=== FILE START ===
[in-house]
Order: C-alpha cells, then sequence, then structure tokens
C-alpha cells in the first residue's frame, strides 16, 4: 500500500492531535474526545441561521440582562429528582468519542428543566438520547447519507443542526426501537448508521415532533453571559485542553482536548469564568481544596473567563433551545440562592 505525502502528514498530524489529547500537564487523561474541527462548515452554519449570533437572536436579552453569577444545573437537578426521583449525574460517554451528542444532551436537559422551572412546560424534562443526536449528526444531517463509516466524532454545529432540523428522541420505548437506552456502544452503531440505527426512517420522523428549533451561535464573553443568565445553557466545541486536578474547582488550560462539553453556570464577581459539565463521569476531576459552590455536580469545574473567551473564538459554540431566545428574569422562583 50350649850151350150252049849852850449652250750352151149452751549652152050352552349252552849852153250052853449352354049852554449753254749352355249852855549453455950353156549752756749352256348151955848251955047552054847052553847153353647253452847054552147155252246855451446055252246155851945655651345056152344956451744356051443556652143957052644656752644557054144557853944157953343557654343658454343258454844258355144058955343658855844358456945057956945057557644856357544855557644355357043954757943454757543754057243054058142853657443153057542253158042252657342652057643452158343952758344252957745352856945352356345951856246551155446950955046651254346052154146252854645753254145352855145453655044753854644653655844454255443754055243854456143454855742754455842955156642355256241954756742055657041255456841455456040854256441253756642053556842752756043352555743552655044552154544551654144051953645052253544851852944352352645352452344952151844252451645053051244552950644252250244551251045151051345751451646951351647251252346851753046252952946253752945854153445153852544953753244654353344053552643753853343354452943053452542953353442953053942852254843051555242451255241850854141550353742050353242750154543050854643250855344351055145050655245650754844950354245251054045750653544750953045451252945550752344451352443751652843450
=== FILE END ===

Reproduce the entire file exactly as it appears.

[in-house]
Order: C-alpha cells, then sequence, then structure tokens
C-alpha cells in the first residue's frame, strides 16, 4: 500500500492531535474526545441561521440582562429528582468519542428543566438520547447519507443542526426501537448508521415532533453571559485542553482536548469564568481544596473567563433551545440562592 505525502502528514498530524489529547500537564487523561474541527462548515452554519449570533437572536436579552453569577444545573437537578426521583449525574460517554451528542444532551436537559422551572412546560424534562443526536449528526444531517463509516466524532454545529432540523428522541420505548437506552456502544452503531440505527426512517420522523428549533451561535464573553443568565445553557466545541486536578474547582488550560462539553453556570464577581459539565463521569476531576459552590455536580469545574473567551473564538459554540431566545428574569422562583 50350649850151350150252049849852850449652250750352151149452751549652152050352552349252552849852153250052853449352354049852554449753254749352355249852855549453455950353156549752756749352256348151955848251955047552054847052553847153353647253452847054552147155252246855451446055252246155851945655651345056152344956451744356051443556652143957052644656752644557054144557853944157953343557654343658454343258454844258355144058955343658855844358456945057956945057557644856357544855557644355357043954757943454757543754057243054058142853657443153057542253158042252657342652057643452158343952758344252957745352856945352356345951856246551155446950955046651254346052154146252854645753254145352855145453655044753854644653655844454255443754055243854456143454855742754455842955156642355256241954756742055657041255456841455456040854256441253756642053556842752756043352555743552655044552154544551654144051953645052253544851852944352352645352452344952151844252451645053051244552950644252250244551251045151051345751451646951351647251252346851753046252952946253752945854153445153852544953753244654353344053552643753853343354452943053452542953353442953053942852254843051555242451255241850854141550353742050353242750154543050854643250855344351055145050655245650754844950354245251054045750653544750953045451252945550752344451352443751652843450